A national super league?


By James Burns - Guest columnist



(Editor’s note: This is a slight revision of an article which first appeared in The Dothan Eagle on August 17, 2013. It is more relevant than ever, according to its author.)

The announcement of the formation of the NSL — the National Super League for college football — was not all that surprising. However, the intensified scheduling format did raise a few eyebrows. The NSL, which replaces the obsolete NCAA, will have the expected 64-team membership of the most-wallet-worthy college football programs—Alabama, USC, Ohio State, Notre Dame,

Florida, FSU, LSU, Texas, Oklahoma, all the usual suspects. “Yup, it’s a jim-dandy,” quipped Grantland Rice’s son, Billy Bucks Rice, though the portrait of his famous father in the background appeared to have a tear welling up in his eye.

The new 63-game regular season schedule in which all members play each other in a round-robin rib-roast that will allow 24/7 tailgating does appear a bit ambitious. Since three-hour college courses are commonly scheduled MWF, i.e., Monday-Wednesday-Friday, the teams will play their games Tuesday-Thursday-Saturday, still allowing Sunday to be a day of rest as well as money-counting of the week’s revenues.

Since three games per week for the 17 weeks from September to December would only account for 51 games, leaving 12 more to be played, the NSL’s super-computer has scheduled doubleheaders on 12 of the 17 Saturdays. “Geographic proximity” was the key to making college football doubleheaders both feasible and fun. For example, when Ohio State comes south to play the Florida Gators in Gainesville at 1 o’clock on a Saturday, there will still be sufficient time for both teams to shower, dress, and depart for their night games. The Buckeyes will make a short trek up to Tallahassee to play FSU at 8 p.m. while the Gators will have an even shorter hop over to Jacksonville for their annual Border Battle with Georgia at 7 p.m.

Since Georgia fans will be streaming in from their morning game with South Carolina and Gator fans still a bit wobbly from tailgating before the Ohio State game, it may be difficult to still sell the Florida-Georgia game as the “world’s largest outdoor cocktail party.” However, it is hoped that the big game will still retain some traces of tradition—though sacrifices must be made to accommodate the new 677-game TV package the NSL has negotiated with ESPN.

Soon after the announcement of the NSL’s 63-game schedule (plus a six-round national playoff in January) was made, the National Seismographic Center recorded “major rumbles” throughout the country. However, it was later determined that these terrestrial disturbances were merely Bear Bryant, Woody Hayes, and Knute Rockne rolling over in their graves.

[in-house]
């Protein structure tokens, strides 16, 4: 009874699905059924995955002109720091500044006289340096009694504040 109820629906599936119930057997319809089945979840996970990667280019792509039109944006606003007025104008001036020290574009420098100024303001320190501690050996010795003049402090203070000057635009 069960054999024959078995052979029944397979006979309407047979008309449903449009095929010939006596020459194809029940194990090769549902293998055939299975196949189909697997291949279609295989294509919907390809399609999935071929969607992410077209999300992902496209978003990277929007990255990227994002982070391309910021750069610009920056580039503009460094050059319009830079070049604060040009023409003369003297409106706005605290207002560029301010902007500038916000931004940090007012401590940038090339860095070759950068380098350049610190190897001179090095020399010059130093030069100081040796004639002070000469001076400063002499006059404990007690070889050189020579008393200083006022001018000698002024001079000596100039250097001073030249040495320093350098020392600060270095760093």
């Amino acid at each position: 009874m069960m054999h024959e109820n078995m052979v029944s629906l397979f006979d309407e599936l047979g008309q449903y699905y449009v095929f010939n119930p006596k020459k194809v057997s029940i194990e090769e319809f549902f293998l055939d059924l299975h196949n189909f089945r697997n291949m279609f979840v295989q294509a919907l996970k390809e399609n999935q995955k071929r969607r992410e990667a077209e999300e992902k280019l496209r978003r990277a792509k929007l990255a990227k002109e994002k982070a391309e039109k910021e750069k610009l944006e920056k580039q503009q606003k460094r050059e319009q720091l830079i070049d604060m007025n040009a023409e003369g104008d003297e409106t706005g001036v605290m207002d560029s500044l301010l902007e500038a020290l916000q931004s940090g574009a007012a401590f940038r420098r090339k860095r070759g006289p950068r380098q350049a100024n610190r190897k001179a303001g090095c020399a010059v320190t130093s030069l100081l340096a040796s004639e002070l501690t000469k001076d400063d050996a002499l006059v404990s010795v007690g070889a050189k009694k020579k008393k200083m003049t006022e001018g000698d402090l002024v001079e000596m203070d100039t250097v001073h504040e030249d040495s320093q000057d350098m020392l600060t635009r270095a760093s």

The NSL immediately issued a press report to tamp down protests from both the living and the dead, noting that the new scheduling format will create an avalanche of exciting new rivalries—such as Fresno State-VPI, Idaho-Clemson, and Rutgers-Rice. And with 32 games being televised every Tuesday and Thursday with some Saturdays having a bonanza of 64, fans will soon forget Woody Hayes, Knute Rockne, and Bear….Bear….I’ve already forgotten his name.

The NSL president quipped that the cash cow of college football will soon be a bovine of mega-bucks, allowing staff salaries to double and triple. After all the naysayers, doubters, and skeptics were rounded up and ridden out of town, there was just one little boy left at the “Stop the NSL” meeting at our civic center here in Higginsville. He came up to me, a sad look etched on his face amid all the smudges from his sandlot football game, and said, “Mister, I only have one question: ‘If all those Wall Street banks were too big to fail, could college football conferences ever become too big to succeed?’” Perhaps he was wise beyond his years. “Son,” I replied, “that all depends on our definition of success.”

By James Burns

Guest columnist

James F. Burns, a retired University of Florida professor, was on the Michigan basketball team — back when the Big Ten had ten members — long, long ago.

James F. Burns, a retired University of Florida professor, was on the Michigan basketball team — back when the Big Ten had ten members — long, long ago.

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